12 games up."

Through the exigencies of the seller's market Ponson, a career
underachiever distinguished by his standing amongst the Dutch
aristocracy (he was knighted by Queen Beatrix of the Netherlands
in April), became, after a hot first half, the most prized player
available. In desperate need of a starter, San Francisco mulled a
swap of rookie righthander Jesse Foppert for Toronto Blue Jays
righty Kelvim Escobar, but Sabean ultimately switched his focus
to Ponson and obtained him for lefthander Damian Moss and
righthander Kurt Ainsworth, plus Class A lefthander Ryan
Hannaman. It was a hefty package, with the Orioles exacting the
maximum toll from the vulnerable Giants after Rueter was
scratched from his scheduled Thursday afternoon start at Wrigley
Field with a strained shoulder. (He was placed on the disabled
list the next day.)

"We were in an exposed situation with [Rueter] on Thursday,"
Sabean says, "but I had six different scouts saying Ponson was on
the border of electric. We do play in a great pitcher's park, we
play great defense, and Ponson's a ground-ball pitcher. You have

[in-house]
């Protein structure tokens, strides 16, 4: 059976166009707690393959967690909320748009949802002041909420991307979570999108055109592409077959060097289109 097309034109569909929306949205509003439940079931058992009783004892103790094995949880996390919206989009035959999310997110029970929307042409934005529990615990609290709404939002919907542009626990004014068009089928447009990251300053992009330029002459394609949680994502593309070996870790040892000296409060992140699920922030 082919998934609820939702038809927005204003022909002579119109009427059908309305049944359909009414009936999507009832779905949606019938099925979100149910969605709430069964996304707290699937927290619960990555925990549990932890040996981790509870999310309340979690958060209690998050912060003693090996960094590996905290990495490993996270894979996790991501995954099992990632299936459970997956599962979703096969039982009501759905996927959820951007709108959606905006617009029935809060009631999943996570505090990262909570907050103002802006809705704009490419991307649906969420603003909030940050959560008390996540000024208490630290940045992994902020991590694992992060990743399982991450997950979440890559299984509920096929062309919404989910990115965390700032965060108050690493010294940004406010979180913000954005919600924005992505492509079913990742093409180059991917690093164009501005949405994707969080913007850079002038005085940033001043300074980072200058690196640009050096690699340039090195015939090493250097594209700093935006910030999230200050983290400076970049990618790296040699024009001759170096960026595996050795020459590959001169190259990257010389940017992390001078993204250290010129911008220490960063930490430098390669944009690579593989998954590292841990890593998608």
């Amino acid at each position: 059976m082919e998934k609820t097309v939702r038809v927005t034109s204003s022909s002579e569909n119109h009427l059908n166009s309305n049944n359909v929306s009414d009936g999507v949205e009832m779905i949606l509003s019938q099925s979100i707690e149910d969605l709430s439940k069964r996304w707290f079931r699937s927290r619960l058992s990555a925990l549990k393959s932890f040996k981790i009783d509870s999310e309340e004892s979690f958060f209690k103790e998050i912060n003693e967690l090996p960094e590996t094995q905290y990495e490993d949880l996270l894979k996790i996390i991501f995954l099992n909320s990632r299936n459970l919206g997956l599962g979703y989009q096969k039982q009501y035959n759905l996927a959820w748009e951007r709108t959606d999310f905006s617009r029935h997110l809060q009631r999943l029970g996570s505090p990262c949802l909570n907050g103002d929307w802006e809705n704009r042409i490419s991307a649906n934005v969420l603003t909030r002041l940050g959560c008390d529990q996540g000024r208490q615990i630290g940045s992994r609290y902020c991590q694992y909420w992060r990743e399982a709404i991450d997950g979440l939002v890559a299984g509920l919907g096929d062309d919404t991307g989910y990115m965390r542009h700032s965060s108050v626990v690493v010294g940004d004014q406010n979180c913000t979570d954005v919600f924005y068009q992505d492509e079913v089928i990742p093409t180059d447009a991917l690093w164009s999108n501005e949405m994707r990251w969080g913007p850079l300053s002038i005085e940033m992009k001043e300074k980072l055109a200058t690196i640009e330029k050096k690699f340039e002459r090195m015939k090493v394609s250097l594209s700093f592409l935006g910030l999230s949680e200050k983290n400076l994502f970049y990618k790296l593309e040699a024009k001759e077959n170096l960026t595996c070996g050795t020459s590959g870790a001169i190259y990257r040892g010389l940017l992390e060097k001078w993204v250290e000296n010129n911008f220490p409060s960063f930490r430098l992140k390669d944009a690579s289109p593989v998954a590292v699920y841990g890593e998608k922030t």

to be opportunistic. It was a steep price, but we feel he's worth
it."

This season Sir Sidney (who was scheduled to make his first start
for San Francisco on Wednesday against the Pittsburgh Pirates)
enjoyed the finest four months of his frequently maddening
(55-59, 4.60 ERA) career. In a nutshell, he has improved because
he has been keeping his mid-90s fastball down. From 2000 to '02
Ponson's ground-ball-to-fly-ball ratio was 1.27 and he allowed
1.29 home runs per nine innings; in '03, through Sunday, those
numbers were 1.61 and .61. That performance not only ensured
Ponson a tidy payday this coming winter--he rejected Baltimore's
three-year, $15 million offer, saying "it wasn't even a
proposal"--but also made him a Giant.

Last season the Giants had the league's most reliable starting
five in Schmidt, Rueter and righthanders Russ Ortiz, Livan
Hernandez and Ryan Jensen. The quintet made 158 of the club's 162
starts and accounted for almost 70% of its innings pitched. By
the middle of April three fifths of that group had vanished,
Ortiz and Hernandez having been shipped to the Atlanta Braves and
the Montreal Expos, respectively, in off-season trades and Jensen
having landed on the DL with a muscle strain in his back. Yet at